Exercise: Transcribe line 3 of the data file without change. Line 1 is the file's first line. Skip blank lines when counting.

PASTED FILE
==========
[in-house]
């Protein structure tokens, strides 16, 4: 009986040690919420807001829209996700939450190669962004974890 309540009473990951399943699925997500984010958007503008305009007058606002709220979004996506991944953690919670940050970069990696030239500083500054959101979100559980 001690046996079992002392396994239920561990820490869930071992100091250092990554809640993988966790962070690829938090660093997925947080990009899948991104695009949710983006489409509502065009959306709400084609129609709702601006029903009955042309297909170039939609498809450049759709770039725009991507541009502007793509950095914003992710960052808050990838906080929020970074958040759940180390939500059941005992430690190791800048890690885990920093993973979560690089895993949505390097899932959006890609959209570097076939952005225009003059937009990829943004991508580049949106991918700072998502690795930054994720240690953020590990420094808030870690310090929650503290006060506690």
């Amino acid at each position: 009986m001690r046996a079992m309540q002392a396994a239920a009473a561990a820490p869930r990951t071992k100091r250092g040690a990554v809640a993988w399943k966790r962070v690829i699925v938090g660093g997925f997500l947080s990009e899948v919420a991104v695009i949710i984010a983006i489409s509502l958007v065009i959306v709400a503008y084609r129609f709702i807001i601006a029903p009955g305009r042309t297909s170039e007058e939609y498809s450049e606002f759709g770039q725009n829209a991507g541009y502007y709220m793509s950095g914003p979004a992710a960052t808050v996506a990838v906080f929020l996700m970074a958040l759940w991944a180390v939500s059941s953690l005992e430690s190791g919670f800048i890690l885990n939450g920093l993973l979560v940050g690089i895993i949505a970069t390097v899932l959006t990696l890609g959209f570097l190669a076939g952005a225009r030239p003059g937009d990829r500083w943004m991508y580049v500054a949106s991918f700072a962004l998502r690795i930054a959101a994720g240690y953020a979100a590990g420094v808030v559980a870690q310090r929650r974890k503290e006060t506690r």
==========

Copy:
């Amino acid at each position: 009986m001690r046996a079992m309540q002392a396994a239920a009473a561990a820490p869930r990951t071992k100091r250092g040690a990554v809640a993988w399943k966790r962070v690829i699925v938090g660093g997925f997500l947080s990009e899948v919420a991104v695009i949710i984010a983006i489409s509502l958007v065009i959306v709400a503008y084609r129609f709702i807001i601006a029903p009955g305009r042309t297909s170039e007058e939609y498809s450049e606002f759709g770039q725009n829209a991507g541009y502007y709220m793509s950095g914003p979004a992710a960052t808050v996506a990838v906080f929020l996700m970074a958040l759940w991944a180390v939500s059941s953690l005992e430690s190791g919670f800048i890690l885990n939450g920093l993973l979560v940050g690089i895993i949505a970069t390097v899932l959006t990696l890609g959209f570097l190669a076939g952005a225009r030239p003059g937009d990829r500083w943004m991508y580049v500054a949106s991918f700072a962004l998502r690795i930054a959101a994720g240690y953020a979100a590990g420094v808030v559980a870690q310090r929650r974890k503290e006060t506690r």